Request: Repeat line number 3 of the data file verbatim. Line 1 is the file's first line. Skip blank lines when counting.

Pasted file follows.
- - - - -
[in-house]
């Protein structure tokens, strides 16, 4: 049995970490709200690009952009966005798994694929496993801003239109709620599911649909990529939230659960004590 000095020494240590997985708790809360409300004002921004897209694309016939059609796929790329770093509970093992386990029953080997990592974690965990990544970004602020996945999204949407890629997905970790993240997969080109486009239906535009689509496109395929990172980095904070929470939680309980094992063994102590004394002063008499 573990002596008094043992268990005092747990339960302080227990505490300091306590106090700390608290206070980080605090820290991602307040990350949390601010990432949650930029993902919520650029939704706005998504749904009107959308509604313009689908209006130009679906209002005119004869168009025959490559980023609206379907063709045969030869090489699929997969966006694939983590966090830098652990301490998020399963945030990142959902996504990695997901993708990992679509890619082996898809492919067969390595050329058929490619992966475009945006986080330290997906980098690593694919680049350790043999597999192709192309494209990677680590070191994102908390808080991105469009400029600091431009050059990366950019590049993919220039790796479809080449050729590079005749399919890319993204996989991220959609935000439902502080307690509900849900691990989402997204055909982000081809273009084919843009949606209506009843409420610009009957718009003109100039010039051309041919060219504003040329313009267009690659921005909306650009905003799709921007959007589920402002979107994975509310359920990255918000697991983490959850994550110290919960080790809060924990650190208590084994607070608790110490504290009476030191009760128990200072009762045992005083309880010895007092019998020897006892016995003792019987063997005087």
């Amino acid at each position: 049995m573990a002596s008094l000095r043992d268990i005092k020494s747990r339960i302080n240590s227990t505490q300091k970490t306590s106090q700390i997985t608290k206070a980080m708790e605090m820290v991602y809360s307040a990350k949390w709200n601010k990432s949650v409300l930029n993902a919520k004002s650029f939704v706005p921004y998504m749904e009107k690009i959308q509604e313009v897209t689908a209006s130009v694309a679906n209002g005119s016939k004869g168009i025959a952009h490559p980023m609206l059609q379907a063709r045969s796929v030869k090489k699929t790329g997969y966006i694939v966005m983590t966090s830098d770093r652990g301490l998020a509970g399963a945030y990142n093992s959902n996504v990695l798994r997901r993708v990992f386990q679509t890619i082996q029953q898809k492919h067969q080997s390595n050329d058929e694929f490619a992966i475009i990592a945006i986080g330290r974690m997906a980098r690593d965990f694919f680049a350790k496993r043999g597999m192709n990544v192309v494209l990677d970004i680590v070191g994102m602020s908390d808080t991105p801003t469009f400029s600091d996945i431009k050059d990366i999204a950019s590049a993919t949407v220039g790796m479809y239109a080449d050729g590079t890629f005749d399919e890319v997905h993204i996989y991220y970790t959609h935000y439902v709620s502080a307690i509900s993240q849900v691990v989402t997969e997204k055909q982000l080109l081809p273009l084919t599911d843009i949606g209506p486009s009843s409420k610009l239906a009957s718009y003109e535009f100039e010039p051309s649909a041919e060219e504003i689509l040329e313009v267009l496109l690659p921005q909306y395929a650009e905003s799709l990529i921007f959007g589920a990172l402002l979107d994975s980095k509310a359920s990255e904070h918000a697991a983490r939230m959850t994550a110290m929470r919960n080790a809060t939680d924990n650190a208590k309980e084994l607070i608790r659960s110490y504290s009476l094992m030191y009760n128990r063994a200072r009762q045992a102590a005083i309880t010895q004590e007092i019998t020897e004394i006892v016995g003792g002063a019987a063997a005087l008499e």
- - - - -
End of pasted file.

């Amino acid at each position: 049995m573990a002596s008094l000095r043992d268990i005092k020494s747990r339960i302080n240590s227990t505490q300091k970490t306590s106090q700390i997985t608290k206070a980080m708790e605090m820290v991602y809360s307040a990350k949390w709200n601010k990432s949650v409300l930029n993902a919520k004002s650029f939704v706005p921004y998504m749904e009107k690009i959308q509604e313009v897209t689908a209006s130009v694309a679906n209002g005119s016939k004869g168009i025959a952009h490559p980023m609206l059609q379907a063709r045969s796929v030869k090489k699929t790329g997969y966006i694939v966005m983590t966090s830098d770093r652990g301490l998020a509970g399963a945030y990142n093992s959902n996504v990695l798994r997901r993708v990992f386990q679509t890619i082996q029953q898809k492919h067969q080997s390595n050329d058929e694929f490619a992966i475009i990592a945006i986080g330290r974690m997906a980098r690593d965990f694919f680049a350790k496993r043999g597999m192709n990544v192309v494209l990677d970004i680590v070191g994102m602020s908390d808080t991105p801003t469009f400029s600091d996945i431009k050059d990366i999204a950019s590049a993919t949407v220039g790796m479809y239109a080449d050729g590079t890629f005749d399919e890319v997905h993204i996989y991220y970790t959609h935000y439902v709620s502080a307690i509900s993240q849900v691990v989402t997969e997204k055909q982000l080109l081809p273009l084919t599911d843009i949606g209506p486009s009843s409420k610009l239906a009957s718009y003109e535009f100039e010039p051309s649909a041919e060219e504003i689509l040329e313009v267009l496109l690659p921005q909306y395929a650009e905003s799709l990529i921007f959007g589920a990172l402002l979107d994975s980095k509310a359920s990255e904070h918000a697991a983490r939230m959850t994550a110290m929470r919960n080790a809060t939680d924990n650190a208590k309980e084994l607070i608790r659960s110490y504290s009476l094992m030191y009760n128990r063994a200072r009762q045992a102590a005083i309880t010895q004590e007092i019998t020897e004394i006892v016995g003792g002063a019987a063997a005087l008499e």